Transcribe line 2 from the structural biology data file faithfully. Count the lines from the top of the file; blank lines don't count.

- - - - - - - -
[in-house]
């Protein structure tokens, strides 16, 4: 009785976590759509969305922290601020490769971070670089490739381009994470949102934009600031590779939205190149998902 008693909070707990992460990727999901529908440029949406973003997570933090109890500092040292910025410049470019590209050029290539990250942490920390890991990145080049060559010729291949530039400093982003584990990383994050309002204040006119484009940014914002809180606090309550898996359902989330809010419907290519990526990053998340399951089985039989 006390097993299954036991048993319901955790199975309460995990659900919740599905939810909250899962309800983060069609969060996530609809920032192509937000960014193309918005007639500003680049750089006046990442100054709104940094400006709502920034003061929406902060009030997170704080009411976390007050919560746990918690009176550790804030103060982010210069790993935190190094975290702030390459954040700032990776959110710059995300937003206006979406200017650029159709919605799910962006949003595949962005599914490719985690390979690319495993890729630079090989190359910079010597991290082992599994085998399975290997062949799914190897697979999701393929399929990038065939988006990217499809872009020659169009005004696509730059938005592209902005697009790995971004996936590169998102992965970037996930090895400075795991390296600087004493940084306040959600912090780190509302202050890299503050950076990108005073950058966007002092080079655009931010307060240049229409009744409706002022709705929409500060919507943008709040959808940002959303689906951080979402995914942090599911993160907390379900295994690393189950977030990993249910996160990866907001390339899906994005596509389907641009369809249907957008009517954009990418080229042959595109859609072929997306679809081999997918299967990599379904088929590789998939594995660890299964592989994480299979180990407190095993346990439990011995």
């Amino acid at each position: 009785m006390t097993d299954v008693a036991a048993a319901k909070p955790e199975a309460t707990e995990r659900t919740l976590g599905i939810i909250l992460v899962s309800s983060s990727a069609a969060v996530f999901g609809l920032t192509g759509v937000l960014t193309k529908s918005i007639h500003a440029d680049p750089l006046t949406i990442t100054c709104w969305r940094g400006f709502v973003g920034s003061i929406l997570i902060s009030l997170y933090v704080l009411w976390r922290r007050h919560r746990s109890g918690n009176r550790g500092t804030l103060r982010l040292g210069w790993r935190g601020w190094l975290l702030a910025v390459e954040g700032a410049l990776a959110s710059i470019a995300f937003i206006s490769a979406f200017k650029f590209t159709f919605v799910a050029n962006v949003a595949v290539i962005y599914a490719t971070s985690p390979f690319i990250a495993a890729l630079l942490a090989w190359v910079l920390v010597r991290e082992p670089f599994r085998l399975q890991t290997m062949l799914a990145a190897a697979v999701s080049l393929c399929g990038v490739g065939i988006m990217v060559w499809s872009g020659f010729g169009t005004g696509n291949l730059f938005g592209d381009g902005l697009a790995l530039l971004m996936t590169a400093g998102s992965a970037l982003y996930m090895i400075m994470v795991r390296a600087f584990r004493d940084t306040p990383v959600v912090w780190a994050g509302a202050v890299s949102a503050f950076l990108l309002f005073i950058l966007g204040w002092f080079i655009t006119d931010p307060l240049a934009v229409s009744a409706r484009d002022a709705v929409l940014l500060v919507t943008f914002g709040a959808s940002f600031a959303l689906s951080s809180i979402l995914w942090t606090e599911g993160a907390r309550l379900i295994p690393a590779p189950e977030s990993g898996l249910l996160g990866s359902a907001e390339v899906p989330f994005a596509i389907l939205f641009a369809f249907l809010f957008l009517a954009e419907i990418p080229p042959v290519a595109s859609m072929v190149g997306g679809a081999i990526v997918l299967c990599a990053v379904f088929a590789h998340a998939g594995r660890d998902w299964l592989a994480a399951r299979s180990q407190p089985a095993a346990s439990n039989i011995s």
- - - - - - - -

């Protein structure tokens, strides 16, 4: 009785976590759509969305922290601020490769971070670089490739381009994470949102934009600031590779939205190149998902 008693909070707990992460990727999901529908440029949406973003997570933090109890500092040292910025410049470019590209050029290539990250942490920390890991990145080049060559010729291949530039400093982003584990990383994050309002204040006119484009940014914002809180606090309550898996359902989330809010419907290519990526990053998340399951089985039989 006390097993299954036991048993319901955790199975309460995990659900919740599905939810909250899962309800983060069609969060996530609809920032192509937000960014193309918005007639500003680049750089006046990442100054709104940094400006709502920034003061929406902060009030997170704080009411976390007050919560746990918690009176550790804030103060982010210069790993935190190094975290702030390459954040700032990776959110710059995300937003206006979406200017650029159709919605799910962006949003595949962005599914490719985690390979690319495993890729630079090989190359910079010597991290082992599994085998399975290997062949799914190897697979999701393929399929990038065939988006990217499809872009020659169009005004696509730059938005592209902005697009790995971004996936590169998102992965970037996930090895400075795991390296600087004493940084306040959600912090780190509302202050890299503050950076990108005073950058966007002092080079655009931010307060240049229409009744409706002022709705929409500060919507943008709040959808940002959303689906951080979402995914942090599911993160907390379900295994690393189950977030990993249910996160990866907001390339899906994005596509389907641009369809249907957008009517954009990418080229042959595109859609072929997306679809081999997918299967990599379904088929590789998939594995660890299964592989994480299979180990407190095993346990439990011995």